Twitch Backs Kickstarter's Choice Chamber, Matches Remaining Goal

Twitch Backs Kickstarter's Choice Chamber, Matches Remaining Goal

Studio Bean's game of interactive live-streaming has received half of its backing from Twitch itself.

Twitch is pretty much synonymous with live-streaming these days, to the point of becoming a significant player in the industry. The platform has been officially integrated with EVE Online, Minecraft, and even entire consoles, which leaves one wondering just what it plans to do next. In a surprise twist, the answer is to begin backing video game projects on Kickstarter. Today Twitch announced it would match the $15,000 needed to make Studio Bean's Choice Chamber a reality, markings the first time the company directly supported video game development.

"The Twitch community has already shown extraordinary enthusiasm for interactive games using Twitch chat," said Twitch Director of Business Development Brooke Van Dusen. "Choice Chamber is an excellent example of how developers can embrace this next-generation concept, so we are helping support this evolution of gameplay experiences in the age of social video."

As a mass-chat interaction game, Choice Chamber's premise is closely tied to Twitch's live-streaming efforts. During a match, an individual player fights off an endless horde of monsters while their efforts are streamed to an online audience. The twist is that viewers can actually impact gameplay, responding to polls that alter the experience or activating special events and friendly NPCs. Twitch audiences can even attack boss characters directly, or make the experience even more challenging.

Studio Bean originally asked for $30,000 to develop Choice Chamber, and had only four days to reach its goal before Twitch's contribution. With the funding secured, the developer can now breath a little easier as it pushes forward to a December 2014 release.

"Studio Bean is excited to have Twitch support us through the Kickstarter campaign," said Studio Bean's Michael Molinari. "The game itself would not be possible without the convenience and simplicity of Twitch's broadcasting and chat features, and this whole dream wouldn't be happening were it not for their help and support."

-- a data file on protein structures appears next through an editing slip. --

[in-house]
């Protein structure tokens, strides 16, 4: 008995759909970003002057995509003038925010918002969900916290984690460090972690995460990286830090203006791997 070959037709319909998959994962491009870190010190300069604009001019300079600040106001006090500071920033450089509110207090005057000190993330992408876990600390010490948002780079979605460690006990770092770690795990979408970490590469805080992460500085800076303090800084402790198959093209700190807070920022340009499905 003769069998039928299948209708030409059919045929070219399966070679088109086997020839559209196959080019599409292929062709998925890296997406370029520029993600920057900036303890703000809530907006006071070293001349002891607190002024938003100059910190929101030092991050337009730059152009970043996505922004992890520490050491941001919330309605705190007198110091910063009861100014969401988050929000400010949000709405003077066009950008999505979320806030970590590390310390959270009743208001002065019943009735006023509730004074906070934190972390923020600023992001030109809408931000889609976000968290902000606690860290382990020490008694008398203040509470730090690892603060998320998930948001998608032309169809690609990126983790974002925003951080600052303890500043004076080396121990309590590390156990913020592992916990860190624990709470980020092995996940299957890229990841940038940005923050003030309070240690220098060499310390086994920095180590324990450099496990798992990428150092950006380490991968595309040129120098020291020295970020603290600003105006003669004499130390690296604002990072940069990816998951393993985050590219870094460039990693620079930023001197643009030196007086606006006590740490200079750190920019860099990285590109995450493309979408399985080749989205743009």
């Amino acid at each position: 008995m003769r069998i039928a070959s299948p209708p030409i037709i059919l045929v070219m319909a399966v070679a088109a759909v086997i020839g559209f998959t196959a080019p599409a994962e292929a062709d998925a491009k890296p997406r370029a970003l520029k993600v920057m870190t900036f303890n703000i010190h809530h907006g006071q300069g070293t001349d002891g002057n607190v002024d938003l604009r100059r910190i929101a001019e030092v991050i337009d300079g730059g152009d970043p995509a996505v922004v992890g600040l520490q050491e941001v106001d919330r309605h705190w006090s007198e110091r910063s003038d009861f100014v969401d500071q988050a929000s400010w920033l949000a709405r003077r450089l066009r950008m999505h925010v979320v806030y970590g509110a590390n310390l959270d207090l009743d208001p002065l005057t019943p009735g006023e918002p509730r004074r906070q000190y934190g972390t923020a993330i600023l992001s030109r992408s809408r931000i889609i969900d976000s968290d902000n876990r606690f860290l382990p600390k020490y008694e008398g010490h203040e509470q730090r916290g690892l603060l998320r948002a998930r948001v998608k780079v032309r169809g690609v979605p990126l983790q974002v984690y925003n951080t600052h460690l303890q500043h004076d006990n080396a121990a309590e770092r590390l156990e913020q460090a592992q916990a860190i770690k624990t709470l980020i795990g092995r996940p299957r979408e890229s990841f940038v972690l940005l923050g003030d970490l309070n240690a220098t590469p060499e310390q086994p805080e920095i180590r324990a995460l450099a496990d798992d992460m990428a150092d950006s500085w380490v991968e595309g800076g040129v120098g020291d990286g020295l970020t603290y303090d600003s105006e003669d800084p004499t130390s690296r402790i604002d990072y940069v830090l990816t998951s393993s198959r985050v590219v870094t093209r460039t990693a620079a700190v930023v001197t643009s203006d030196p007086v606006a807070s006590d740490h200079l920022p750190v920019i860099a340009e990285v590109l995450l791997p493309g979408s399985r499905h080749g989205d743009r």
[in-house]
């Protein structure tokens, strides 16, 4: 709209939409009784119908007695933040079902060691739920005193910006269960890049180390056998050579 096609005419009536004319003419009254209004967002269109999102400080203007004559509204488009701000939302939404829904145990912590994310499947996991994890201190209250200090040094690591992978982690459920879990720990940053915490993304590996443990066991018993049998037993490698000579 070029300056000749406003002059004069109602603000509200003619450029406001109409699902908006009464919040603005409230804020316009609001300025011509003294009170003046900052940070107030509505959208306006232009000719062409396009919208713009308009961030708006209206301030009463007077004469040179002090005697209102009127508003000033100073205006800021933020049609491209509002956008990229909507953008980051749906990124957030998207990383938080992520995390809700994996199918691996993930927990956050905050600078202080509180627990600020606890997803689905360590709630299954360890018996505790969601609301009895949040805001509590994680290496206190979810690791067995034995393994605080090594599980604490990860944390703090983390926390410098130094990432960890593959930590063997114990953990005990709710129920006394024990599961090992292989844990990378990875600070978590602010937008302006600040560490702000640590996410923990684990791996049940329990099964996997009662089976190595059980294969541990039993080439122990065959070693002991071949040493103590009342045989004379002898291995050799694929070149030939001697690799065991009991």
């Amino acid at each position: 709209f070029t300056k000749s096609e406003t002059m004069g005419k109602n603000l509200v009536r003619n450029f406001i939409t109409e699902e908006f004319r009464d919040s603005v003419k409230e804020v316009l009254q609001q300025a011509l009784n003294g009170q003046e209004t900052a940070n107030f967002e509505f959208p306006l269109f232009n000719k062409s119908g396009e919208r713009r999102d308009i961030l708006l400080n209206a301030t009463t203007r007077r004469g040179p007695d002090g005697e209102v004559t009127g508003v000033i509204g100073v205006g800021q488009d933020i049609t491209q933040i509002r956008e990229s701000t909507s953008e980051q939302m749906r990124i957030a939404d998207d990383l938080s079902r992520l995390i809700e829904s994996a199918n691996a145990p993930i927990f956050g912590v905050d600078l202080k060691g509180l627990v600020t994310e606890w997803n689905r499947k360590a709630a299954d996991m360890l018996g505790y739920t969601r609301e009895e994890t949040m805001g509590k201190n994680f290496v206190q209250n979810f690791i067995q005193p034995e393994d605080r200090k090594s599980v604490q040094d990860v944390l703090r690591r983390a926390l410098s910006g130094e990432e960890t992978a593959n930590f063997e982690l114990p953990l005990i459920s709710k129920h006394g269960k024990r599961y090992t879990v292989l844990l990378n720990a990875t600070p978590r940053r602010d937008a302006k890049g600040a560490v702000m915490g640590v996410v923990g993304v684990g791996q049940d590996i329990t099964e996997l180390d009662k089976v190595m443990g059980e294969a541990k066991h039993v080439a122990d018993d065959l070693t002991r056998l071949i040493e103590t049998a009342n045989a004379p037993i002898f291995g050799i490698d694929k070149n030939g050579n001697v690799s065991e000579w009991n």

Molinari will host a Reddit AMA on April 20th at 2:30 pm to answer questions about Choice Chamber and his previous games. If you're still interested in backing Choice Chamber, you have until Sunday to make a contribution.

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well I hope the graphics of the final product look better than this. It looks kinda meh.

But as for games created for a streaming service it seems that your focused on a very limited audience. I mean what portion of people who play games stream them, and of those streamers how many of them get regular watchers over 50. because it seems to me you'd probably need at least that many to get the experience. If you have just like 3 people watching you then I don't know if it would really work. for example in the video it seemed like there had to be a certain number of people typing fist to make the fist appear. If you don't have enough people you couldn't do that.

It seems they took youtube, or in this case twitch streamer, bait to the extreme. Their audience will be very small as their only focus is twitch streamers and said streamers may lack the viewership numbers to get the full experience from the game or just plain not be interested in it. Then their game has to be entertaining enough to get viewers to keep watching. I honestly wish them the best as this is an incredibly risky venture.

 

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